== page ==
minute insect life. An infatuation, which eventually led to 
the surrendering thrones and kingdoms, to avoid a chance 
step which should crush a worm, or anything that crept upon, 
the face of the earth ; and more detrimental stilly a regal 
interference with the every- day life of the people at large,, 
and the subjecting of human labour to an enforced three 
months' cessation in the year, in order that a moth should 
not approach a lighted lamp, and the revolving wheel should 
not crush a living atom in the mill. 

I have arranged, in the subjoined full remm6 of the three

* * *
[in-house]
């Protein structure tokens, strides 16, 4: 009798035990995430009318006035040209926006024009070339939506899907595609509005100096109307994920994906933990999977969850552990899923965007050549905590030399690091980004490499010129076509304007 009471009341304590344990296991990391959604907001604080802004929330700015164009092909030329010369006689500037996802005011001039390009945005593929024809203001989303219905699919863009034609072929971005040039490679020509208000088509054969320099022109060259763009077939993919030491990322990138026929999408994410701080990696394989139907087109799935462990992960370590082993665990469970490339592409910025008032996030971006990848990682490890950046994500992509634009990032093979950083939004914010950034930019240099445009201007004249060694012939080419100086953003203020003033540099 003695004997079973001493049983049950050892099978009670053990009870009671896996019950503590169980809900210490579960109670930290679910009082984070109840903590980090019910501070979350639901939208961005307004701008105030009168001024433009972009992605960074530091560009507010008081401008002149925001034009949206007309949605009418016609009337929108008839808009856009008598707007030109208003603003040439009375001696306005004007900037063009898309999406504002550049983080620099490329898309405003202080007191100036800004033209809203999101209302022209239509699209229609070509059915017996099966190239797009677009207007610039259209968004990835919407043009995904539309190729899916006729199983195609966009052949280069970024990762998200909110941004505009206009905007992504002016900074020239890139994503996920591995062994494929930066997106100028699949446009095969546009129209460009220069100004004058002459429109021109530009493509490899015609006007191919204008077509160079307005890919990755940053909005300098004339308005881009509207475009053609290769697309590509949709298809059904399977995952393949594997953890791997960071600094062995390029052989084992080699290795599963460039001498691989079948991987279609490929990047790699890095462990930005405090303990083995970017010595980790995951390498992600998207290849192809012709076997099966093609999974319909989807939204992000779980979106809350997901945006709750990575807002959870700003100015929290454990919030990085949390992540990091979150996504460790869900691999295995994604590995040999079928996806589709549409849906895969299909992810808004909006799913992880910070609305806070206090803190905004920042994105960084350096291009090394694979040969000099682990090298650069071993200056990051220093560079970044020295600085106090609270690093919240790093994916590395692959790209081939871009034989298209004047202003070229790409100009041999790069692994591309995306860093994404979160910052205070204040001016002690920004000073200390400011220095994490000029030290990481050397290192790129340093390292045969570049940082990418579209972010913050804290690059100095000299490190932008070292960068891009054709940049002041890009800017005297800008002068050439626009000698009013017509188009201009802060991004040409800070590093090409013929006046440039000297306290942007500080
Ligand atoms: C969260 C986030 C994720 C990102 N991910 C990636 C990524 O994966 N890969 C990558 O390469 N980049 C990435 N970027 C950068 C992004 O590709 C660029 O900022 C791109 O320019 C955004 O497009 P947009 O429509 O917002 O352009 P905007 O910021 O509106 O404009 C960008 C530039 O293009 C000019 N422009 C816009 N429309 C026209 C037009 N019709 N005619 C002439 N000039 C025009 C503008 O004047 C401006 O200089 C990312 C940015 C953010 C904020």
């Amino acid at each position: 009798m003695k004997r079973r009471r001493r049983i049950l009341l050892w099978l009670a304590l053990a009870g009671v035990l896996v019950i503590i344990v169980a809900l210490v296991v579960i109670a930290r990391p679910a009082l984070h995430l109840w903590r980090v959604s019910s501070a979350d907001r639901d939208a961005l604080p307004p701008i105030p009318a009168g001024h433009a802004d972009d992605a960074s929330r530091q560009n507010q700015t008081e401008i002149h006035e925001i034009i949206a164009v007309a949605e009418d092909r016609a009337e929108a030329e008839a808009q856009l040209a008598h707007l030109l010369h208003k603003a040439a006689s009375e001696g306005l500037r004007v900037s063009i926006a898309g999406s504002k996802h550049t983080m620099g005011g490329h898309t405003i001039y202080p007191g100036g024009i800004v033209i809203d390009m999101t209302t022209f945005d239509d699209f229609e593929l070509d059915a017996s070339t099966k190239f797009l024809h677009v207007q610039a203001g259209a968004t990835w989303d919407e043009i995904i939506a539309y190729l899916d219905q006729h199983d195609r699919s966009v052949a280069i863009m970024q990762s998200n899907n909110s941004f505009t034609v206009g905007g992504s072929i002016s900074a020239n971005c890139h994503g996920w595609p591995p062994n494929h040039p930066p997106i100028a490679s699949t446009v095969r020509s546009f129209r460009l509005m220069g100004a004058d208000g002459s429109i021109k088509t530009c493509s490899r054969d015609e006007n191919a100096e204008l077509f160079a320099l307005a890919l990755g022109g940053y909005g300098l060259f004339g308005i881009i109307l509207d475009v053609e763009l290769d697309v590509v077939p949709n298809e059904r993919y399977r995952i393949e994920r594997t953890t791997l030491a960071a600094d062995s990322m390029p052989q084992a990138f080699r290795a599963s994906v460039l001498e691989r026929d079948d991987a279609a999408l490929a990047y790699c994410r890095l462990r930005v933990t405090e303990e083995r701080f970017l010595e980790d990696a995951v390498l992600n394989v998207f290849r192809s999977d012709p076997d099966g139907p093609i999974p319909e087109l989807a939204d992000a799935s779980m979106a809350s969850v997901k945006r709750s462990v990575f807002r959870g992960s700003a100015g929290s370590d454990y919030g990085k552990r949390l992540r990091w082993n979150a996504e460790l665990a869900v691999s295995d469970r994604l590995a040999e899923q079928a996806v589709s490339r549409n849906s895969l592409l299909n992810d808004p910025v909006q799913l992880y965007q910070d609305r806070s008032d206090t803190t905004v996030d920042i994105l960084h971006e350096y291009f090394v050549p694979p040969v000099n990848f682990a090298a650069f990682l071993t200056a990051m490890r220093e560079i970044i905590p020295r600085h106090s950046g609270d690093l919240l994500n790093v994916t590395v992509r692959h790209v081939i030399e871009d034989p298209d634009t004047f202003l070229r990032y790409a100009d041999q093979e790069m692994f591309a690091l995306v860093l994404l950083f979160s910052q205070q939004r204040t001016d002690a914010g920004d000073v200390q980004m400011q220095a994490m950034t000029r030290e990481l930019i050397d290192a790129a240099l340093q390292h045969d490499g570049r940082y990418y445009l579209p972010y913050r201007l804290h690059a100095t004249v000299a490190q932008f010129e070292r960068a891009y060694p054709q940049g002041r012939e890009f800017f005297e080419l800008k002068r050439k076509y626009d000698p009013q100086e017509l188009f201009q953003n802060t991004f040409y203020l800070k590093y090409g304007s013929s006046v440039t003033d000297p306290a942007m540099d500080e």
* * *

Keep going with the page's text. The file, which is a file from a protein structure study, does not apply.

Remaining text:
phases or gradations " of Asoka's faith," as much of a con- 
trast as the original texts, under their modern reproductions, 
admit of; exhibiting, in the first period, his feelings and 
inspirations from the tenth to the twelfth year after his in- 
auguration ; following on to the second, or advanced phase of 
thought, which pervades the manifestos of his twenty-seventh 
year; and exhibiting, as a climax of the whole series of 
utterances, his free and outspoken profession of faith in the- 
hitherto unrecognized *^ Buddha.'* 

The difference between the first and second series of decla- 
rations or definitions of Dharma is not so striking as the 
interval in point of time, and the opportunities of fifteen 
years of quasi- religious meditation, might have led us to ex- 
pect ; but still, there is palpable change in the scope of 
thought — " a marked advance in faith " ; only the faith is 
indefinite, and the morals still continue supreme. Happily, 
for the present inquiry, there is nothing in these authentic